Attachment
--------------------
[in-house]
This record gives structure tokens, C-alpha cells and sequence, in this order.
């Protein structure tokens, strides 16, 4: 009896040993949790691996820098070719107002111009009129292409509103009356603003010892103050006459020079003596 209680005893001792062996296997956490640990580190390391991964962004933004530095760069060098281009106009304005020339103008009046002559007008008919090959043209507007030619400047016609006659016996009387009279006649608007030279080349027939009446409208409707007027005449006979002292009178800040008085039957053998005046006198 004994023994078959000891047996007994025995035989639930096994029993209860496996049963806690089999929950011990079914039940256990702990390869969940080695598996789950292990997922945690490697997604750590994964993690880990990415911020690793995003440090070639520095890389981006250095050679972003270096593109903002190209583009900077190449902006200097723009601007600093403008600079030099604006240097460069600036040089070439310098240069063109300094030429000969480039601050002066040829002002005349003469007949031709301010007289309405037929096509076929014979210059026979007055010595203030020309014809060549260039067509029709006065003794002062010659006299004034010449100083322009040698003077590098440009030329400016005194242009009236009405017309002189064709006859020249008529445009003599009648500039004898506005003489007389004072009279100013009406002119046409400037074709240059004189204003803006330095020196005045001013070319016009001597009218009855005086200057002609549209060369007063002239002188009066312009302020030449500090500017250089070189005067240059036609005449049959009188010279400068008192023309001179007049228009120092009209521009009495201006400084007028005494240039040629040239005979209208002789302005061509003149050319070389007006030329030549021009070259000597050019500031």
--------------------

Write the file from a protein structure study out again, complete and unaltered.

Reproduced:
[in-house]
This record gives structure tokens, C-alpha cells and sequence, in this order.
């Protein structure tokens, strides 16, 4: 009896040993949790691996820098070719107002111009009129292409509103009356603003010892103050006459020079003596 209680005893001792062996296997956490640990580190390391991964962004933004530095760069060098281009106009304005020339103008009046002559007008008919090959043209507007030619400047016609006659016996009387009279006649608007030279080349027939009446409208409707007027005449006979002292009178800040008085039957053998005046006198 004994023994078959000891047996007994025995035989639930096994029993209860496996049963806690089999929950011990079914039940256990702990390869969940080695598996789950292990997922945690490697997604750590994964993690880990990415911020690793995003440090070639520095890389981006250095050679972003270096593109903002190209583009900077190449902006200097723009601007600093403008600079030099604006240097460069600036040089070439310098240069063109300094030429000969480039601050002066040829002002005349003469007949031709301010007289309405037929096509076929014979210059026979007055010595203030020309014809060549260039067509029709006065003794002062010659006299004034010449100083322009040698003077590098440009030329400016005194242009009236009405017309002189064709006859020249008529445009003599009648500039004898506005003489007389004072009279100013009406002119046409400037074709240059004189204003803006330095020196005045001013070319016009001597009218009855005086200057002609549209060369007063002239002188009066312009302020030449500090500017250089070189005067240059036609005449049959009188010279400068008192023309001179007049228009120092009209521009009495201006400084007028005494240039040629040239005979209208002789302005061509003149050319070389007006030329030549021009070259000597050019500031």